St Patrick's Day: A Brief History & How To Dress Appropriately

Saint Patrick’s day is a national holiday in Ireland that is now celebrated throughout the world! But just where did this festive celebration come from and why is it so loved by the Irish?

In this article, we will explore the history behind St Patrick’s day celebrations and more exciting St Patrick’s day facts. We’ll also explore just what you should wear to stand out amongst the sea of green you’ll see on March 17th!

Who was Saint Patrick?

Hand holding shamrock

Saint Patrick is the Patron Saint of Ireland and is the country’s national apostle. Born in Roman Britain, in the 5th Century, he was later kidnapped and brought to Ireland as a slave at the age of 16. For six years, he worked as a herdsman and began to develop his faith.

Saint Patrick was later able to escape and return to Britain but he often dreamed of returning to Ireland. He felt drawn to return to Ireland to help the Irish through the work of God. He went back to Ireland to bring Christianity to its people, traveling the lengths of the country baptizing and confirming with great passion.

After his death, many legends came to fruition about his incredible Christian work. One famous legend dictates that Saint Patrick drove all the snakes out of Ireland, using his staff to drive them into the sea. Another tells us how he prayed for food for starving sailors and a herd of pigs appeared before their very eyes.

Stories also explain how Saint Patrick used the shamrock, a symbol of Ireland, to explain the holy trinity to unbelievers. Each leaf on the three-leaf clover represents God the Father, God the Son, and God the Holy Spirit.

Some legends are even more miraculous. Saint Patrick himself wrote about how he raised people from the dead, even if they had been passed away for a long time. It is claimed that Saint Patrick resurrected as many as 33 men.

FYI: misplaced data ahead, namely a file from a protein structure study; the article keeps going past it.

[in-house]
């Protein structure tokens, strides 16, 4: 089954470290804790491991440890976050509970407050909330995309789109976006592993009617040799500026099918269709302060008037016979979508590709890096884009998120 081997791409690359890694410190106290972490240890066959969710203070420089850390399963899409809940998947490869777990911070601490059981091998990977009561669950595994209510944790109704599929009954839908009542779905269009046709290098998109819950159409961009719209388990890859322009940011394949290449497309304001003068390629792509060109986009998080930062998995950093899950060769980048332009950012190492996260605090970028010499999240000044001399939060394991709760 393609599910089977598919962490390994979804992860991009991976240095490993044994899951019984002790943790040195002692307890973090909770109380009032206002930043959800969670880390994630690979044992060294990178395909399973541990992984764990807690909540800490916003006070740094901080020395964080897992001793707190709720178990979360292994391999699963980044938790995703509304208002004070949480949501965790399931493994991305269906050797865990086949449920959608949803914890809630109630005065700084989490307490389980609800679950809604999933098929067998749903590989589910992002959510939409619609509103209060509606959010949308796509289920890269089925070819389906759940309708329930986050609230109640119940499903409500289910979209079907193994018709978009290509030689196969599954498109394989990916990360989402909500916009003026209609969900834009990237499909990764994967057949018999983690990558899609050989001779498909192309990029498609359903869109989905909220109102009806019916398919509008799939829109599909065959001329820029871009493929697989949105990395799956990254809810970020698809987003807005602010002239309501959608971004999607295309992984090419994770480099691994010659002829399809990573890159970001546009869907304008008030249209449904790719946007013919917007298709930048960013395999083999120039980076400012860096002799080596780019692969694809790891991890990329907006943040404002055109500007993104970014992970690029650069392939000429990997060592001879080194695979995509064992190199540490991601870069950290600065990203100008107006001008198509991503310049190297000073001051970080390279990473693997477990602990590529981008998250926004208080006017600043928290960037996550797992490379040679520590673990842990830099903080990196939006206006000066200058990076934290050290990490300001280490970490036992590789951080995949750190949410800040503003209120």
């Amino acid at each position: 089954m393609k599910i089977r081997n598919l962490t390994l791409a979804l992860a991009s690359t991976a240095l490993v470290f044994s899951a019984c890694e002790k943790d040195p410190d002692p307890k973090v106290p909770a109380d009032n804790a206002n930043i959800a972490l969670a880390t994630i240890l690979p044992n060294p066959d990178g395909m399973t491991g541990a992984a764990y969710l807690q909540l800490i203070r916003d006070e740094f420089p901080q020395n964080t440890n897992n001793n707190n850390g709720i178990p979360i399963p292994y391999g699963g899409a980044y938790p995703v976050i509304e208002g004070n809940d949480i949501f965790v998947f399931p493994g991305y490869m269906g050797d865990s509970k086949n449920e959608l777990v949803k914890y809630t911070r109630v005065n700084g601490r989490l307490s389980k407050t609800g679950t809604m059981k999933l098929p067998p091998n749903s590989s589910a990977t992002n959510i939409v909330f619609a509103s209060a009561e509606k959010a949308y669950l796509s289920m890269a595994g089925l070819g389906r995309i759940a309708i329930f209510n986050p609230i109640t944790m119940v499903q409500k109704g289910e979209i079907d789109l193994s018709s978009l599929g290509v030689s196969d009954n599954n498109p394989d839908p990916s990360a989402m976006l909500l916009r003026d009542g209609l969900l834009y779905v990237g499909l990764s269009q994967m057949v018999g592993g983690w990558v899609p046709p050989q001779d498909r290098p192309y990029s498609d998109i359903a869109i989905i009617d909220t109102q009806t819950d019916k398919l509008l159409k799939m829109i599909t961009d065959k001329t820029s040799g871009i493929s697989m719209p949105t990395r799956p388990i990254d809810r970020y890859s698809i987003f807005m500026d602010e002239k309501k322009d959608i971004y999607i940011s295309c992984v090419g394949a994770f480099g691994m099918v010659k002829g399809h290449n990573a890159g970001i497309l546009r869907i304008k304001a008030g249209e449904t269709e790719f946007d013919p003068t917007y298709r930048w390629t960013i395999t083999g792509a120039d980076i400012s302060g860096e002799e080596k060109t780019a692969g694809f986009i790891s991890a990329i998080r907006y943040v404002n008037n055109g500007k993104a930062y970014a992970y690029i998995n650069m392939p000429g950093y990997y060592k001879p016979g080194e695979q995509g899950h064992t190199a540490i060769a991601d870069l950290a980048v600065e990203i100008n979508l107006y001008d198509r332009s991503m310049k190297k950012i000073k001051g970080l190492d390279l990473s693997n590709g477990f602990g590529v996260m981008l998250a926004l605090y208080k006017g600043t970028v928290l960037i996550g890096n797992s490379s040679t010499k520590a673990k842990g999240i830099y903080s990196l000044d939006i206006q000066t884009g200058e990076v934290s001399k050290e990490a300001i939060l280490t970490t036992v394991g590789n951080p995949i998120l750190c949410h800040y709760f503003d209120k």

How did St Patrick’s day begin?

St Patrick's cathedral

St Patrick’s day has been observed since around the 9th or 10th century. Held on March 17th each year, the St Patrick’s day date holds extreme significance, as it marks the believed date of death of Saint Patrick.

The Irish have celebrated St Patrick’s day as a religious holiday for over 1,000 years. Created by the Church in 1631, this feast day was set to honor the Patron Saint of Ireland. The holiday falls during the Christian season of Lent and during this time Lenten prohibitions against the consumption of meat were waived.

Families would traditionally attend church in the morning and celebrate with a feast in the afternoon. The Irish staple meal of bacon and cabbage was typically favored, possibly in connection to the appearance of the herd of pigs. There would be lots of music and dancing to mark the occasion.

Are there any St Patrick’s day traditions?

These customs are still upheld to this day. In Ireland, families will typically get together for the traditional feast. Corned beef, bacon, cabbage, and soda bread make hearty popular meals. St Patrick’s day decorations may be used to decorate the home hosting the meal, including depictions of the iconic shamrock that St Patrick was known for.

St Patrick’s Day celebrations grew bigger and better as time went on. Immigrants to America, in particular, transformed St Patrick’s day into a celebration of all things Irish rather than solely honoring the Patron Saint himself.

Nowadays, plenty of parties and parades are held in celebration of St Patrick. You will find people dressing up as an iconic Irish leprechaun, drinking Guinness, and listening to Irish music at every turn!